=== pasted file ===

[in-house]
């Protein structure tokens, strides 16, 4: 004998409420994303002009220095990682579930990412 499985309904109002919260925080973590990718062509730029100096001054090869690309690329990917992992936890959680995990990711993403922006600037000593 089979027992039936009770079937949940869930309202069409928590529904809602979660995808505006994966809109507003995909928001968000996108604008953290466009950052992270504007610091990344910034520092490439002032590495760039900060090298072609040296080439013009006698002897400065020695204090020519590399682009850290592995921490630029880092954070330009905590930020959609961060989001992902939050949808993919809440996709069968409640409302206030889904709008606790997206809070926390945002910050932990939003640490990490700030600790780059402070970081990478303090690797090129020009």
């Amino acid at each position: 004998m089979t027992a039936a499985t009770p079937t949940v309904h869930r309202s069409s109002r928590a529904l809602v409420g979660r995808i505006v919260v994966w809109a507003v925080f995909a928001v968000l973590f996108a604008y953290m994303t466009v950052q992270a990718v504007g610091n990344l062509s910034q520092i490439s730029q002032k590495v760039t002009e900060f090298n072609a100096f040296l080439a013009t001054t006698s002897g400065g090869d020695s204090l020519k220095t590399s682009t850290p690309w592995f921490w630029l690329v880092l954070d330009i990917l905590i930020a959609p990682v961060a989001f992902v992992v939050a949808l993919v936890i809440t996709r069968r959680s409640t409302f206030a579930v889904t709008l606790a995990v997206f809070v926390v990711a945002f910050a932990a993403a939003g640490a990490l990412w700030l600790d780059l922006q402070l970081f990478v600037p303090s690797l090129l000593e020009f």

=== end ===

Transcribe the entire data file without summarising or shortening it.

[in-house]
């Protein structure tokens, strides 16, 4: 004998409420994303002009220095990682579930990412 499985309904109002919260925080973590990718062509730029100096001054090869690309690329990917992992936890959680995990990711993403922006600037000593 089979027992039936009770079937949940869930309202069409928590529904809602979660995808505006994966809109507003995909928001968000996108604008953290466009950052992270504007610091990344910034520092490439002032590495760039900060090298072609040296080439013009006698002897400065020695204090020519590399682009850290592995921490630029880092954070330009905590930020959609961060989001992902939050949808993919809440996709069968409640409302206030889904709008606790997206809070926390945002910050932990939003640490990490700030600790780059402070970081990478303090690797090129020009």
């Amino acid at each position: 004998m089979t027992a039936a499985t009770p079937t949940v309904h869930r309202s069409s109002r928590a529904l809602v409420g979660r995808i505006v919260v994966w809109a507003v925080f995909a928001v968000l973590f996108a604008y953290m994303t466009v950052q992270a990718v504007g610091n990344l062509s910034q520092i490439s730029q002032k590495v760039t002009e900060f090298n072609a100096f040296l080439a013009t001054t006698s002897g400065g090869d020695s204090l020519k220095t590399s682009t850290p690309w592995f921490w630029l690329v880092l954070d330009i990917l905590i930020a959609p990682v961060a989001f992902v992992v939050a949808l993919v936890i809440t996709r069968r959680s409640t409302f206030a579930v889904t709008l606790a995990v997206f809070v926390v990711a945002f910050a932990a993403a939003g640490a990490l990412w700030l600790d780059l922006q402070l970081f990478v600037p303090s690797l090129l000593e020009f």